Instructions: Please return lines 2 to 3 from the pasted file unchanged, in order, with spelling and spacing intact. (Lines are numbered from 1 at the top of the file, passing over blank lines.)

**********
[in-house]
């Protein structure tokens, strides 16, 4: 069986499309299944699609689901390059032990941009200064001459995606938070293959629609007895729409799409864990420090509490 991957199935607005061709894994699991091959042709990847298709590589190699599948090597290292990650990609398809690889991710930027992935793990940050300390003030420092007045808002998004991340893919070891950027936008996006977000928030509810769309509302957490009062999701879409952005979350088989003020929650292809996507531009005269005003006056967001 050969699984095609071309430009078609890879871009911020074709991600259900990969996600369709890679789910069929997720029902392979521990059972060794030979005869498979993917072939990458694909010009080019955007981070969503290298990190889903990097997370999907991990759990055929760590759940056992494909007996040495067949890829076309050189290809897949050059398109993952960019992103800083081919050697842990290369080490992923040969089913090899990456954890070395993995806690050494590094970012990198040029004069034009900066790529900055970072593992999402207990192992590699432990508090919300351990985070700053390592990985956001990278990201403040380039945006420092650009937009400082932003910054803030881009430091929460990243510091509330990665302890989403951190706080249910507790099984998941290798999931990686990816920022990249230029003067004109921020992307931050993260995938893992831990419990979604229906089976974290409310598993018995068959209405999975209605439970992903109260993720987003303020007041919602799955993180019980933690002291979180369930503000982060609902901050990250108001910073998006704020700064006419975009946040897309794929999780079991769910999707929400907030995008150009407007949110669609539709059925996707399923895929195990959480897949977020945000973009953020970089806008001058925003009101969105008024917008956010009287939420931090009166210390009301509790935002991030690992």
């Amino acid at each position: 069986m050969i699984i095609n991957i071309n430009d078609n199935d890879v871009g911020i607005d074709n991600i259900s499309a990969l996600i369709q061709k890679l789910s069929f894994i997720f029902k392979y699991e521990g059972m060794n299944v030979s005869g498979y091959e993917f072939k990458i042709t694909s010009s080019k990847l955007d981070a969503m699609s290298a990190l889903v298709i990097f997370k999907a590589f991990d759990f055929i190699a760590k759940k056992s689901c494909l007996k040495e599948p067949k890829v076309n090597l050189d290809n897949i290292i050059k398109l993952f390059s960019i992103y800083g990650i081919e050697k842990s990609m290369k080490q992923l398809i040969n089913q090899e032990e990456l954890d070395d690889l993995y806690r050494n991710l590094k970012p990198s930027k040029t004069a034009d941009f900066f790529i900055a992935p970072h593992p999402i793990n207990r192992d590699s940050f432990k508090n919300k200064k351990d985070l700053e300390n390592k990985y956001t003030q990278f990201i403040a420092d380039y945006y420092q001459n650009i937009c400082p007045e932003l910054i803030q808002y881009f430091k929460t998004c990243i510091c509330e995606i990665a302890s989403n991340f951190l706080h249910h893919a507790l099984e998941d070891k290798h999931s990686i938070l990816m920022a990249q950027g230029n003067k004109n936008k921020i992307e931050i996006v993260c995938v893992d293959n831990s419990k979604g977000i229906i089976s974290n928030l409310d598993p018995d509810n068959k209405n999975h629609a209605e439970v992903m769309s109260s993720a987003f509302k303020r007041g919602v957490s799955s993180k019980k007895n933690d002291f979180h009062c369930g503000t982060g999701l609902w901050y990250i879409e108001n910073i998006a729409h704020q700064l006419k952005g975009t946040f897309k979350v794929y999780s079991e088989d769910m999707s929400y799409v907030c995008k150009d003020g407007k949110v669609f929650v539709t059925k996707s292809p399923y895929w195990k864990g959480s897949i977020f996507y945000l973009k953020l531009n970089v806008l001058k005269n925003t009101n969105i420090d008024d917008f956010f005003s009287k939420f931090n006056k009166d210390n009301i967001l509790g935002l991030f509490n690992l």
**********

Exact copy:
């Protein structure tokens, strides 16, 4: 069986499309299944699609689901390059032990941009200064001459995606938070293959629609007895729409799409864990420090509490 991957199935607005061709894994699991091959042709990847298709590589190699599948090597290292990650990609398809690889991710930027992935793990940050300390003030420092007045808002998004991340893919070891950027936008996006977000928030509810769309509302957490009062999701879409952005979350088989003020929650292809996507531009005269005003006056967001 050969699984095609071309430009078609890879871009911020074709991600259900990969996600369709890679789910069929997720029902392979521990059972060794030979005869498979993917072939990458694909010009080019955007981070969503290298990190889903990097997370999907991990759990055929760590759940056992494909007996040495067949890829076309050189290809897949050059398109993952960019992103800083081919050697842990290369080490992923040969089913090899990456954890070395993995806690050494590094970012990198040029004069034009900066790529900055970072593992999402207990192992590699432990508090919300351990985070700053390592990985956001990278990201403040380039945006420092650009937009400082932003910054803030881009430091929460990243510091509330990665302890989403951190706080249910507790099984998941290798999931990686990816920022990249230029003067004109921020992307931050993260995938893992831990419990979604229906089976974290409310598993018995068959209405999975209605439970992903109260993720987003303020007041919602799955993180019980933690002291979180369930503000982060609902901050990250108001910073998006704020700064006419975009946040897309794929999780079991769910999707929400907030995008150009407007949110669609539709059925996707399923895929195990959480897949977020945000973009953020970089806008001058925003009101969105008024917008956010009287939420931090009166210390009301509790935002991030690992």
């Amino acid at each position: 069986m050969i699984i095609n991957i071309n430009d078609n199935d890879v871009g911020i607005d074709n991600i259900s499309a990969l996600i369709q061709k890679l789910s069929f894994i997720f029902k392979y699991e521990g059972m060794n299944v030979s005869g498979y091959e993917f072939k990458i042709t694909s010009s080019k990847l955007d981070a969503m699609s290298a990190l889903v298709i990097f997370k999907a590589f991990d759990f055929i190699a760590k759940k056992s689901c494909l007996k040495e599948p067949k890829v076309n090597l050189d290809n897949i290292i050059k398109l993952f390059s960019i992103y800083g990650i081919e050697k842990s990609m290369k080490q992923l398809i040969n089913q090899e032990e990456l954890d070395d690889l993995y806690r050494n991710l590094k970012p990198s930027k040029t004069a034009d941009f900066f790529i900055a992935p970072h593992p999402i793990n207990r192992d590699s940050f432990k508090n919300k200064k351990d985070l700053e300390n390592k990985y956001t003030q990278f990201i403040a420092d380039y945006y420092q001459n650009i937009c400082p007045e932003l910054i803030q808002y881009f430091k929460t998004c990243i510091c509330e995606i990665a302890s989403n991340f951190l706080h249910h893919a507790l099984e998941d070891k290798h999931s990686i938070l990816m920022a990249q950027g230029n003067k004109n936008k921020i992307e931050i996006v993260c995938v893992d293959n831990s419990k979604g977000i229906i089976s974290n928030l409310d598993p018995d509810n068959k209405n999975h629609a209605e439970v992903m769309s109260s993720a987003f509302k303020r007041g919602v957490s799955s993180k019980k007895n933690d002291f979180h009062c369930g503000t982060g999701l609902w901050y990250i879409e108001n910073i998006a729409h704020q700064l006419k952005g975009t946040f897309k979350v794929y999780s079991e088989d769910m999707s929400y799409v907030c995008k150009d003020g407007k949110v669609f929650v539709t059925k996707s292809p399923y895929w195990k864990g959480s897949i977020f996507y945000l973009k953020l531009n970089v806008l001058k005269n925003t009101n969105i420090d008024d917008f956010f005003s009287k939420f931090n006056k009166d210390n009301i967001l509790g935002l991030f509490n690992l």